While the scholarship we have reviewed comes from eight fields (American studies, communications studies, geography, sociology, history, cultural studies, gender and women’s studies, and English literature), the scholarship in our texts, as in LGBTQ studies and queer theory, tends to draw on the same methods: ethnography, media analysis, archival research, and close readings of texts. Rather than limiting, we found that the research arguments made across the texts were all the more accessible for these shared trends in methods and methodologies. Some of our texts bridged consideration of LGBTQ activist work and the commodification thereof, ranging from the history of radical and not-so-radical practices of feminist bookstores in Kristen Hogan’s The Feminist Bookstore Movement, to the (often frustrating or saddening) affective experiences of contemporary LGBTQ non-profits in Myrl Beam’s Gay Inc., and to Julio Capó, Jr.’s Welcome to Fairyland about the queer history of Miami. At the same time, some queer subjects become radical because they live in nation-states that do not ascribe to pro-lesbian and gay tourism or homonormative government policies around marriage, child-rearing, healthcare, familial recognition, and so on. In Hongwei Bao’s Queer Comrades, the author argues that queer Chinese, drawing on socialist politics, have been infused with and therefore restructure a different China than many thought possible.
Many of the texts we reviewed draw from and contribute to the burgeoning field of trans studies. Jack Halberstam’s Trans* offers a wide consideration of trans bodies across scales, states, and temporalities. Other texts, like Ann Travers’ The Trans Generation, stick within the bounds of Western nation-states to closely examine the place-making practices of trans youth in their everyday geographies such as schools, healthcare, public spaces, and spaces with parents. In many of these monographs, race and ethnicity were of primary importance. C. Riley Snorton’s Black on Both Sides demonstrates that blackness and transness are bound to one another in our understanding of other bodies, just as Lynda Johnston’s Transforming Gender, Sex, and Place demonstrates in her longitudinal study of trans and gender non-conforming people in Aotearoa New Zealand and Australia that bodies and identities are constituted through daily negotiations with and navigations through everyday spaces and practices and larger structures of, for example, the city, university, or nation-state. While focusing on the 18th century, a period when the idea of a trans subject is anachronistic, Greta LaFleur’s The Natural History of Sexuality in Early America still speaks to and from theories that broaden our understanding of how the co-production of race, sexuality, and gender have produced the modern nation-state.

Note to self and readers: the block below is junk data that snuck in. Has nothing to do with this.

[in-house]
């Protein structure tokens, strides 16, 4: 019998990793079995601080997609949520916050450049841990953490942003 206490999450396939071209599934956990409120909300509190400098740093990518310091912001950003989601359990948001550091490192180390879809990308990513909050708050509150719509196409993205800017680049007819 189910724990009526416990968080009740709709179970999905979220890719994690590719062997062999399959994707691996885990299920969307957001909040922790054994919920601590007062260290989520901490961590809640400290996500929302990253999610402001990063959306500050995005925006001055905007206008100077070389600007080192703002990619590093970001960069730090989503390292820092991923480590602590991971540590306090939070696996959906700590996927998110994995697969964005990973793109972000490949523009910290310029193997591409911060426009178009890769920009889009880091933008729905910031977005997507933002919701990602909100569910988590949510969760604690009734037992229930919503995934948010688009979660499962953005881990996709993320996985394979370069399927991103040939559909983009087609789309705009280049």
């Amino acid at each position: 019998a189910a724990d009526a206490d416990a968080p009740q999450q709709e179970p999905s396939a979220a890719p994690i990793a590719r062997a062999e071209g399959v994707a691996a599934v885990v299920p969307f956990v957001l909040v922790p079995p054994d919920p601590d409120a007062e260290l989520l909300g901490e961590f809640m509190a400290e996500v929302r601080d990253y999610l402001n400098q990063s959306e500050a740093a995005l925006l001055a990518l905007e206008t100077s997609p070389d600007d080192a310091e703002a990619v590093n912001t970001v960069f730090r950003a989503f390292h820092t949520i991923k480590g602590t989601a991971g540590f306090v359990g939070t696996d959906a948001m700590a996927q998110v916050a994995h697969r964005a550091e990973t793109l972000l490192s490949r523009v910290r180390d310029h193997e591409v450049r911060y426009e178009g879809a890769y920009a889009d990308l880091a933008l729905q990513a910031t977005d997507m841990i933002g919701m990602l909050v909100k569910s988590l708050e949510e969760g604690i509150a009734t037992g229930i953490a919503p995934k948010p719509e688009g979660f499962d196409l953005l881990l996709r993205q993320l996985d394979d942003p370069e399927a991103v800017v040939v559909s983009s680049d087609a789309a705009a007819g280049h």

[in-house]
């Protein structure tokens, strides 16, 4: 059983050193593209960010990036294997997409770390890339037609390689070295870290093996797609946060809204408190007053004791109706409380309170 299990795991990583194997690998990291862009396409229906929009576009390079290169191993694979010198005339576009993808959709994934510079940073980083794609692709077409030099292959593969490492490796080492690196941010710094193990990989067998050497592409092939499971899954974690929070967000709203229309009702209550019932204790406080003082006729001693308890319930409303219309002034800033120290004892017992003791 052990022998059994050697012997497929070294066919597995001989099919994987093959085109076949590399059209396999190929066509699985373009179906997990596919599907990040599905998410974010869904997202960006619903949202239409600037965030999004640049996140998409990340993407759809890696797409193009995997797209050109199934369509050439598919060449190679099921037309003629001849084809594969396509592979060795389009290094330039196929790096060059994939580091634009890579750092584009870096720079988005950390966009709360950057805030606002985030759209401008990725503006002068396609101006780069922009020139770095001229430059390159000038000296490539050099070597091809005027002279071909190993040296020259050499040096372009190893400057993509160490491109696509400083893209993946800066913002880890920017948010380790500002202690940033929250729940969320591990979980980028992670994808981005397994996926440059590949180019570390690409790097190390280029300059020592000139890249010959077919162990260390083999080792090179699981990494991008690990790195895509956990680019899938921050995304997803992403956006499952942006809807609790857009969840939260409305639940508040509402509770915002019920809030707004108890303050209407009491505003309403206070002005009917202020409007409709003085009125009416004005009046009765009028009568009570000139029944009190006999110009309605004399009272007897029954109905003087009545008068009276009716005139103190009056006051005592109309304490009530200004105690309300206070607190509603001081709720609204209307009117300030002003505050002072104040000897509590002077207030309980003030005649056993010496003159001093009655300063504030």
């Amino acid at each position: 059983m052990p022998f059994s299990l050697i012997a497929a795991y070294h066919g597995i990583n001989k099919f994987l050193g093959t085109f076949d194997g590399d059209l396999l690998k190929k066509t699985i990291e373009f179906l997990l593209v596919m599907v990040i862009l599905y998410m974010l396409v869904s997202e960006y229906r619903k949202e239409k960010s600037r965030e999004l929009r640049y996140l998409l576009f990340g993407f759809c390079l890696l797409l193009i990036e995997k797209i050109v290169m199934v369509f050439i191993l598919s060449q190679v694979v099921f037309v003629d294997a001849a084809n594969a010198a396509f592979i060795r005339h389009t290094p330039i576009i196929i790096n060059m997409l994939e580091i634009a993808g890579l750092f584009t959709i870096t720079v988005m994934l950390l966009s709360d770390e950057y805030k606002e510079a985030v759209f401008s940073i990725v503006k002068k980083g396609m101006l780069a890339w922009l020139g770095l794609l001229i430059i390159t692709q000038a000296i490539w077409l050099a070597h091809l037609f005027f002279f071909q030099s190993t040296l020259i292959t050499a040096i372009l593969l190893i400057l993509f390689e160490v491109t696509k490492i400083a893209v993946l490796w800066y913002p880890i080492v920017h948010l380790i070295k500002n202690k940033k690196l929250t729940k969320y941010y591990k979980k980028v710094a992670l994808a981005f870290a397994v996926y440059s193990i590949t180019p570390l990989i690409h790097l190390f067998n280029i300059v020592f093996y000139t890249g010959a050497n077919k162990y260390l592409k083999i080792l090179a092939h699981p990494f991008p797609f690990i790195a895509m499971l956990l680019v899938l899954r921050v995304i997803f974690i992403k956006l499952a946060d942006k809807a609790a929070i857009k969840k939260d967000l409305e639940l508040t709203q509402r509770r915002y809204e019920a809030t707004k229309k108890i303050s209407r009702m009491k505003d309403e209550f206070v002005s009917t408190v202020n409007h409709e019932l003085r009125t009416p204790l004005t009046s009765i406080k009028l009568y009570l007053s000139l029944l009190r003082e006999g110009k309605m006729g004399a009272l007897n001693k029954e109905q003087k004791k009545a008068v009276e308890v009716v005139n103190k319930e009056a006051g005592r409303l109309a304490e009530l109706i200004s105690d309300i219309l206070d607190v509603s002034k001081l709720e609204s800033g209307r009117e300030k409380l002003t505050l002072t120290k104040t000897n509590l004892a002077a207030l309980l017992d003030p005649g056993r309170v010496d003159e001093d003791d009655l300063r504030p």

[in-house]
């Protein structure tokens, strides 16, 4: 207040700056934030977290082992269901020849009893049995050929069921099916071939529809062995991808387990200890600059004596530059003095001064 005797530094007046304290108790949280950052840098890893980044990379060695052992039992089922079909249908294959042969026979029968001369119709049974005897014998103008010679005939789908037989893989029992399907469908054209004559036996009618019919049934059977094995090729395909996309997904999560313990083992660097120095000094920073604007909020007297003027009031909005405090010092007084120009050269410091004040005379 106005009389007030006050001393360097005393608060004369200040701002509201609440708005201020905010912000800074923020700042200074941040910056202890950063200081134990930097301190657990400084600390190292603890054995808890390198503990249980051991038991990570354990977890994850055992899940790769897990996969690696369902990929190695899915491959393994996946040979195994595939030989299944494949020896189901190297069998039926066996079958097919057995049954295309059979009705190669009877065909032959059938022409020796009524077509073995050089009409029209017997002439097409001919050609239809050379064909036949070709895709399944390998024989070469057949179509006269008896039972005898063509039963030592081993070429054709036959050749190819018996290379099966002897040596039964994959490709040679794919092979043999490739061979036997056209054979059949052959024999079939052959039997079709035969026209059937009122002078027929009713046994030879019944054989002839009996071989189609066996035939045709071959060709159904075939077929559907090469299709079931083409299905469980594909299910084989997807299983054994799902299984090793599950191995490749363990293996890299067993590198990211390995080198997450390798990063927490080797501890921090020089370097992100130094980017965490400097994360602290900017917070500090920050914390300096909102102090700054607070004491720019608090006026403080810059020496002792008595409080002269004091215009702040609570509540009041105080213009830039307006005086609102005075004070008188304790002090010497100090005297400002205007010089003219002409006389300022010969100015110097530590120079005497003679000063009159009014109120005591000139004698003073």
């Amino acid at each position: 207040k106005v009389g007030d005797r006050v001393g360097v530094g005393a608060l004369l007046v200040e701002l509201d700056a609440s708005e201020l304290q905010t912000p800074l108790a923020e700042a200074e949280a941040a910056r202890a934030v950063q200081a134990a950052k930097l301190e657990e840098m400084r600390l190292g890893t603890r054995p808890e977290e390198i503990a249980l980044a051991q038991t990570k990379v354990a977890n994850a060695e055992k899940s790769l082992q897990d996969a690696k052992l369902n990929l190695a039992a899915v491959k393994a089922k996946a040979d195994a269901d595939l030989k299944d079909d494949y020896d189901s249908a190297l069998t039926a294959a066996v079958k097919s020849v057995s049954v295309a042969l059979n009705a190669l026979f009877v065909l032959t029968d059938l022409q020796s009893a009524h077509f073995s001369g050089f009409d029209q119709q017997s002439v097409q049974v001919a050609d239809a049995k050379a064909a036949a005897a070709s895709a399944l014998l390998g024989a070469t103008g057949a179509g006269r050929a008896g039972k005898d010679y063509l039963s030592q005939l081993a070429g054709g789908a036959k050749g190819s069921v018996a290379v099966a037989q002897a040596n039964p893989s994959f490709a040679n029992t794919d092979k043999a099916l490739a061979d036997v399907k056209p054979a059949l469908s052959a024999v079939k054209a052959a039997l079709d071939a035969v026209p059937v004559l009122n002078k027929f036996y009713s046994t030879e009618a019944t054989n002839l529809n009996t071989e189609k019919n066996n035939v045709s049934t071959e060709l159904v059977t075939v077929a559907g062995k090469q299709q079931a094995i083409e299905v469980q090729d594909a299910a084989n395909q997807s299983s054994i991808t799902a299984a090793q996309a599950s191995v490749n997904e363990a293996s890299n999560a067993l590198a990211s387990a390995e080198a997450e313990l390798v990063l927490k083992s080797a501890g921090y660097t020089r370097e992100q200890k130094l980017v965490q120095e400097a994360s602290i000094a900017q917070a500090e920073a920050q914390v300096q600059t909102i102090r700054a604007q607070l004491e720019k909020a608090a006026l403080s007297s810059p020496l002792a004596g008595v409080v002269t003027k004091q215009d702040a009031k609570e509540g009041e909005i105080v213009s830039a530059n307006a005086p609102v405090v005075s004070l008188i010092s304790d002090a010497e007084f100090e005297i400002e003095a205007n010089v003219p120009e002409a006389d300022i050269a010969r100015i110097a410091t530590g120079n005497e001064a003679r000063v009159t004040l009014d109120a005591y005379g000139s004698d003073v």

As a class, we took great joy in reading these texts and discussing together what the future of queer studies would look like in our own fields of geography, gender and women’s studies, English literature, and food studies. While only two of the texts in this collection are published in the field of geography, we found each of them deeply intertwined with fundamental critical geographic concerns. Geographers interested in queer theory and sexuality thus have a rich field of literature to engage with and to enrich further human geography’s interdisciplinarity, a trait that makes the field so special to begin with. For example, we found that the study of sexuality and queer theory deeply upsets rural-urban binaries and notions of cosmopolitanism that all too often fuel the work of urban geographers (some of us included).
At the same time, we argue that geographers have the ability and perhaps an imperative to contribute to this field in the production of monographs and articles alike. We implore not only more geographers to employ queer theory and questions of sexuality in their work but also for those doing this work in the fields mentioned above and beyond to engage more with geographers. We envision a space of theoretical reciprocity and generative dialogues in which there is an expansion of the canon of “major” queer theory and where there are further entanglements between geography, American studies, history, media studies, and so forth. As one reviewer notes, this work does and will continue to “compel…us to remain critical, reflective, and humble”.
Berlant L (2011) Cruel Optimism. Durham: Duke University Press
Berlant L (2016) The commons: Infrastructures for troubling times. Environment and Planning D: Society and Space 34(3):393-419
Katz C (1995) Major/minor: Theory, nature, and politics. Annals of the Association of American Geographers 85(1):164-168
Puar J (2007) Terrorist Assemblages: Homonationalism in Queer Times. Durham: Duke University Press
Seitz D K (2015) The trouble with Flag Wars: Rethinking sexuality in critical urban theory. International Journal of Urban and Regional Research 39(2):251-264